The N-word: History, Race and the College Classroom is topic on April 19

by Contributed Content on April 15, 2021

What is it about the n-word? Get a perspective from OAH Distinguished Lecturer Elizabeth Stordeur Pryor, Ph.D., a professor, researcher—and also daughter of iconic comedian Richard Pryor on Monday, April 19, at 4:00 pm. Register online.

The n-word, a word prevalent in both racist and anti-racist documents, art, literature and politics, and is wreaking havoc across U.S. classrooms. With personal, pedagogical and historical perspective—framed in part by her experience as a biracial woman who is also the daughter of iconic comedian Richard Pryor—Dr. Pryor reflects on some of the reasons the n-word is so hard to talk about.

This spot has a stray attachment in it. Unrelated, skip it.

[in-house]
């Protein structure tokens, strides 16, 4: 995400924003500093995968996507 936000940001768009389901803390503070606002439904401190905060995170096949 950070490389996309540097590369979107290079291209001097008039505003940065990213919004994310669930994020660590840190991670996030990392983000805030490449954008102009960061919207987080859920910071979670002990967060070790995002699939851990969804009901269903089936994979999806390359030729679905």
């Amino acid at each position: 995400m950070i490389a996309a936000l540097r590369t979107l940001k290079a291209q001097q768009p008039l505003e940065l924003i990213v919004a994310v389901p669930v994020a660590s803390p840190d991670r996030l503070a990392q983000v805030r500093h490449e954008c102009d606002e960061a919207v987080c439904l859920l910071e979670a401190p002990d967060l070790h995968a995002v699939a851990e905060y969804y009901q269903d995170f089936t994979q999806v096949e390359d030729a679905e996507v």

OAH Distinguished Lecturer Elizabeth Stordeur Pryor, Ph.D, is an associate professor of history at Smith College. She is the author of an award winning article, The Etymology of [N-Word]: Resistance, Language and the Politics of Freedom in the Antebellum North and 2016’s monograph Colored Travelers: Mobility and the Fight for Citizenship before the Civil War. Her new project, which developed out of her research and teaching, is an historical and pedagogical study of the n-word framed, in part, by her experience as a biracial woman in the United States who is also the daughter of iconic comedian Richard Pryor.

This free event received partial funding support from the Friends of the Menlo Park Library.

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